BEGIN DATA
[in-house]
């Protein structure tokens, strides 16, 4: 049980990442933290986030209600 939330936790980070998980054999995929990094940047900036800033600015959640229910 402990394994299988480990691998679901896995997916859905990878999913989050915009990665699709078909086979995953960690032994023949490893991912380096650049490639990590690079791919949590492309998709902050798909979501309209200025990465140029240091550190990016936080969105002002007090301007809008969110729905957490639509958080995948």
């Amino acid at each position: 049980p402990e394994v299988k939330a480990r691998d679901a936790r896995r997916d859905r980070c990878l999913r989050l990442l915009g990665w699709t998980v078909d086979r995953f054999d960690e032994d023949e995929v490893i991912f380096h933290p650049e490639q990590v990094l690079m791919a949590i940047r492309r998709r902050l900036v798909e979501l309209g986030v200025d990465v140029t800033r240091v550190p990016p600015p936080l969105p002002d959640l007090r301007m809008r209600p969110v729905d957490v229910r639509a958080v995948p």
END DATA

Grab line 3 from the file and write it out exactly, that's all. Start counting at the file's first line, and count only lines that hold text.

């Amino acid at each position: 049980p402990e394994v299988k939330a480990r691998d679901a936790r896995r997916d859905r980070c990878l999913r989050l990442l915009g990665w699709t998980v078909d086979r995953f054999d960690e032994d023949e995929v490893i991912f380096h933290p650049e490639q990590v990094l690079m791919a949590i940047r492309r998709r902050l900036v798909e979501l309209g986030v200025d990465v140029t800033r240091v550190p990016p600015p936080l969105p002002d959640l007090r301007m809008r209600p969110v729905d957490v229910r639509a958080v995948p």